featuring Indian women are presently hosted on US servers due to the large
bandwidths required for videos and images, although they were created in
India. Clause 66 of the Information Technology Act will drive providers of
even mild erotica to servers in USA, leading to foreign exchange outflow
from India, as happened recently in Australia. It had passed a law
forbidding Australian ISPs from hosting pornography after January 2000. Tony
Hill, executive director of the Internet Society of Australia, stated that 30,000 Australian
businesses would be forced to shift their online divisions to USA,
with corresponding loss of high-tech employment and flight of revenues.
is the major driver of innovation in new communications technologies.
Pornographers were the first to realize the potential of the printing press
in the fifteenth century, photography in the nineteenth, cinema in the early
twentieth century, the VCR in the 1970s, and direct-to-home broadcasting and
the internet in the 1990s.
providing a large price-insensitive market, pornographers supplied the
initial cash-flow that was ploughed back into technology refinement and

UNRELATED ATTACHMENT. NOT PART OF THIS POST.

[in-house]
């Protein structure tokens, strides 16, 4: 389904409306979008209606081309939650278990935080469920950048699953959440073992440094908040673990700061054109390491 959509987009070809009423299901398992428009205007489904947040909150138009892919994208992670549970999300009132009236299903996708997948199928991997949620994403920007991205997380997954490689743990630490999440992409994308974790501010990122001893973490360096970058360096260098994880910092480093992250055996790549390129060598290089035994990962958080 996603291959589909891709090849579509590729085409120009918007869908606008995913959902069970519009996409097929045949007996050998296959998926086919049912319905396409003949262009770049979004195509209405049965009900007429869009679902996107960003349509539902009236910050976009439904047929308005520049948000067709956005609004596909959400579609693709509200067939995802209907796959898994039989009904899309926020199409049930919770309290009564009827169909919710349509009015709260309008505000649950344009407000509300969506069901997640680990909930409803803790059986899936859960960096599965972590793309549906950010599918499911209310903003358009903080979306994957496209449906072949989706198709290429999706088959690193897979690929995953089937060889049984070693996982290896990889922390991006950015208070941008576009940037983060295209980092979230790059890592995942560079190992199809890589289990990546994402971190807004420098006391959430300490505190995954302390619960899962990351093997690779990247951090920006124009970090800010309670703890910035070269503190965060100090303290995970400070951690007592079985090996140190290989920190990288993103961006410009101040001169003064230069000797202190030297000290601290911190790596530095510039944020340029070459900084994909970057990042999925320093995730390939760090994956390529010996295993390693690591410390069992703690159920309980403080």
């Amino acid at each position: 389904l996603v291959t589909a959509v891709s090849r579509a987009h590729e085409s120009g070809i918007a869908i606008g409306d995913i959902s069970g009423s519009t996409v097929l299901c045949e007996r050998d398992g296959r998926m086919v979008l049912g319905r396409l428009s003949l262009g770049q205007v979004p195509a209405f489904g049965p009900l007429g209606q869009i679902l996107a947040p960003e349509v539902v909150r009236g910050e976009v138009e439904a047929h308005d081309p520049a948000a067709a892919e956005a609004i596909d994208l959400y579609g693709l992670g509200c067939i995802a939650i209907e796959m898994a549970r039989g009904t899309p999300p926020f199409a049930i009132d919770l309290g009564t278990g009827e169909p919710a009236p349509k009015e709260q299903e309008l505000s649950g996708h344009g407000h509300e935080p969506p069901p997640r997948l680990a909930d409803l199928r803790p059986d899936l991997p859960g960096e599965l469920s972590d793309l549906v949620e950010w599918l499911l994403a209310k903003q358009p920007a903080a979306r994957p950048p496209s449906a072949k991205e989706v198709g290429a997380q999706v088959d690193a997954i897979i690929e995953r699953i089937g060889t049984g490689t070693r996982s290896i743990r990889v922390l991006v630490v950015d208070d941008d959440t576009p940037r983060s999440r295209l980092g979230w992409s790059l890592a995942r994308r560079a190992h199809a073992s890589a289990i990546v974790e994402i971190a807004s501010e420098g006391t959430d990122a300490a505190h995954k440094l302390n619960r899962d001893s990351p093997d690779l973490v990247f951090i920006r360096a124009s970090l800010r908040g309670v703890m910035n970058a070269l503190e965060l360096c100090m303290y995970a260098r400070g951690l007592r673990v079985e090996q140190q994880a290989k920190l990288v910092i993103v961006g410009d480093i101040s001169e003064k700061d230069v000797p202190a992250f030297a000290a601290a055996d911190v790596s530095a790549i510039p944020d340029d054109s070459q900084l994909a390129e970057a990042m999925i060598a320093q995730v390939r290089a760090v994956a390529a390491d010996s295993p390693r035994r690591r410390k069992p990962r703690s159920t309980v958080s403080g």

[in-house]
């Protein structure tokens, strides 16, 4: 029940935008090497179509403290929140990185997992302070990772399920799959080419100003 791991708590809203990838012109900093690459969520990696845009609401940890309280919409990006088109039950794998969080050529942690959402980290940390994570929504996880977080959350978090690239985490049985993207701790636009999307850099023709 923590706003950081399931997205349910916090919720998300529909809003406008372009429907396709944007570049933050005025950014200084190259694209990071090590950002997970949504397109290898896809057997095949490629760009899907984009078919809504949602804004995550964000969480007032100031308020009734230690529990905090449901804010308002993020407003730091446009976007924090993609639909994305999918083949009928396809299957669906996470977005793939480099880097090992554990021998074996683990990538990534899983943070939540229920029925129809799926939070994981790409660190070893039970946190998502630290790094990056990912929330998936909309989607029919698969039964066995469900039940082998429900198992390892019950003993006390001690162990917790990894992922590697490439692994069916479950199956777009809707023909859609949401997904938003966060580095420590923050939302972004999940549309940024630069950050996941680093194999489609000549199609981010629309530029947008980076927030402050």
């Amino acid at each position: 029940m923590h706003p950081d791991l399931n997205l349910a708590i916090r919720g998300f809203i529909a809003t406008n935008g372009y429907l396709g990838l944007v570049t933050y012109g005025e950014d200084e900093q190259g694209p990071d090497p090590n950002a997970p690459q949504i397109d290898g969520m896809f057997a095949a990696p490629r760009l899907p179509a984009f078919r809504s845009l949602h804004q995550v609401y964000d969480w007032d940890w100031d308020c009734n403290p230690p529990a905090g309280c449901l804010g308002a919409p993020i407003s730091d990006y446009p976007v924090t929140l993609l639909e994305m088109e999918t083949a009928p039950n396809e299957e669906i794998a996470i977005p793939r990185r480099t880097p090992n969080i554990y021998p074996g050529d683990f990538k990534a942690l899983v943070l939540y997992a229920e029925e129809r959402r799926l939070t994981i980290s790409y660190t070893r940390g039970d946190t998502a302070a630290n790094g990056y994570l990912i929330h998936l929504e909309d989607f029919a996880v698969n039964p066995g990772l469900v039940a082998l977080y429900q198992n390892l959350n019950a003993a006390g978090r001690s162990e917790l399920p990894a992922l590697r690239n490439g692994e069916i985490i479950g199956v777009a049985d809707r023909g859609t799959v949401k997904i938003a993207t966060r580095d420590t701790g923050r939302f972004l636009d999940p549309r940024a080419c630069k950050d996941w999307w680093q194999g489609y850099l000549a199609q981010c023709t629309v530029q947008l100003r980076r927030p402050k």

market expansion. Due to economies of scale, costs of fledgling
communications technologies decreased greatly in a few years until the mass
market could afford them. The American space program invented the VCR in the
mid-1950s. It was only after pornographers produced home movies for VCR
formats in the mid-1970s that costs came down to the level that households
could afford them.
by the need to make the price of a monthly subscription lower than that of
renting a videotape, pornographers have lowered the costs of the World Wide
Web until it can be afforded by mass consumers. Since they required
customers to pay by credit card, pornographers spurred the development of
secure electronic commerce systems, and encryption and authentication
technologies. They have lowered transaction and delivery costs to the point
where flowers and chocolates can be ordered and books and music sold online.
by the requirement to minimize file sizes for quick downloading and
transmission, pornographers spurred innovation in digital compression, image
recognition and pattern recognition technologies. These have proved to be a
boon in medical diagnosis, satellite remote sensing, natural resource
prospecting, and intelligence gathering.
of trying to prevent Indians from accessing pornography, the government
should harness its spin-off benefits, especially to our software and
Published in The Telegraph, Calcutta, India, on Monday, 19 June 2000 on the Edit Page
http://www.telegraphindia.com, Click on Archives, Go to Issue of Monday, 19 June 2000, Click on Editorial, Click on “The Frontiers of Smut”